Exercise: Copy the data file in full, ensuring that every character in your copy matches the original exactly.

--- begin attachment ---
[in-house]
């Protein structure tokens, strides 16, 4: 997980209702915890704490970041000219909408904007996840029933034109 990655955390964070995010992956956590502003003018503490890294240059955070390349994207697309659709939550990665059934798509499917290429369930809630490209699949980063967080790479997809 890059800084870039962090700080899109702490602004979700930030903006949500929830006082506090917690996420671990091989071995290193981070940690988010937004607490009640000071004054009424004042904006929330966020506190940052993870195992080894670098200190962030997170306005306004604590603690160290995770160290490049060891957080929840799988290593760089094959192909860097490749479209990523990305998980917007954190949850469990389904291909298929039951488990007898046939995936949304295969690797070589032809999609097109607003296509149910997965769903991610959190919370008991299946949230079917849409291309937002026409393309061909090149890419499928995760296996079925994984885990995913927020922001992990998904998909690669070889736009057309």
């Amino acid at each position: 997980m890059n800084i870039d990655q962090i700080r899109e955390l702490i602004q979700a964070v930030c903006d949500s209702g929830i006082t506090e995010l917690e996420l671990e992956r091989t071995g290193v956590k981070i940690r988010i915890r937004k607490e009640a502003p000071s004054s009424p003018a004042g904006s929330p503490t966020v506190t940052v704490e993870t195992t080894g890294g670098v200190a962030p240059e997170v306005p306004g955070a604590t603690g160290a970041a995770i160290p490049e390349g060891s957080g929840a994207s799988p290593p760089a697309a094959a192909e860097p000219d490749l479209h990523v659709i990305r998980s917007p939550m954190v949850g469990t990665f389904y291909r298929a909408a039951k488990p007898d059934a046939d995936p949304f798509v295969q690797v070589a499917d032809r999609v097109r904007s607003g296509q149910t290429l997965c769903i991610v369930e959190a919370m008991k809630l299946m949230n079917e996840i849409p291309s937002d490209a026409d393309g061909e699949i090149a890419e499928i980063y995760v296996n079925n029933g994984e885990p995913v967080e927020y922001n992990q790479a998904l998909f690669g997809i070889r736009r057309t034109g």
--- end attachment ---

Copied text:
[in-house]
């Protein structure tokens, strides 16, 4: 997980209702915890704490970041000219909408904007996840029933034109 990655955390964070995010992956956590502003003018503490890294240059955070390349994207697309659709939550990665059934798509499917290429369930809630490209699949980063967080790479997809 890059800084870039962090700080899109702490602004979700930030903006949500929830006082506090917690996420671990091989071995290193981070940690988010937004607490009640000071004054009424004042904006929330966020506190940052993870195992080894670098200190962030997170306005306004604590603690160290995770160290490049060891957080929840799988290593760089094959192909860097490749479209990523990305998980917007954190949850469990389904291909298929039951488990007898046939995936949304295969690797070589032809999609097109607003296509149910997965769903991610959190919370008991299946949230079917849409291309937002026409393309061909090149890419499928995760296996079925994984885990995913927020922001992990998904998909690669070889736009057309």
């Amino acid at each position: 997980m890059n800084i870039d990655q962090i700080r899109e955390l702490i602004q979700a964070v930030c903006d949500s209702g929830i006082t506090e995010l917690e996420l671990e992956r091989t071995g290193v956590k981070i940690r988010i915890r937004k607490e009640a502003p000071s004054s009424p003018a004042g904006s929330p503490t966020v506190t940052v704490e993870t195992t080894g890294g670098v200190a962030p240059e997170v306005p306004g955070a604590t603690g160290a970041a995770i160290p490049e390349g060891s957080g929840a994207s799988p290593p760089a697309a094959a192909e860097p000219d490749l479209h990523v659709i990305r998980s917007p939550m954190v949850g469990t990665f389904y291909r298929a909408a039951k488990p007898d059934a046939d995936p949304f798509v295969q690797v070589a499917d032809r999609v097109r904007s607003g296509q149910t290429l997965c769903i991610v369930e959190a919370m008991k809630l299946m949230n079917e996840i849409p291309s937002d490209a026409d393309g061909e699949i090149a890419e499928i980063y995760v296996n079925n029933g994984e885990p995913v967080e927020y922001n992990q790479a998904l998909f690669g997809i070889r736009r057309t034109g």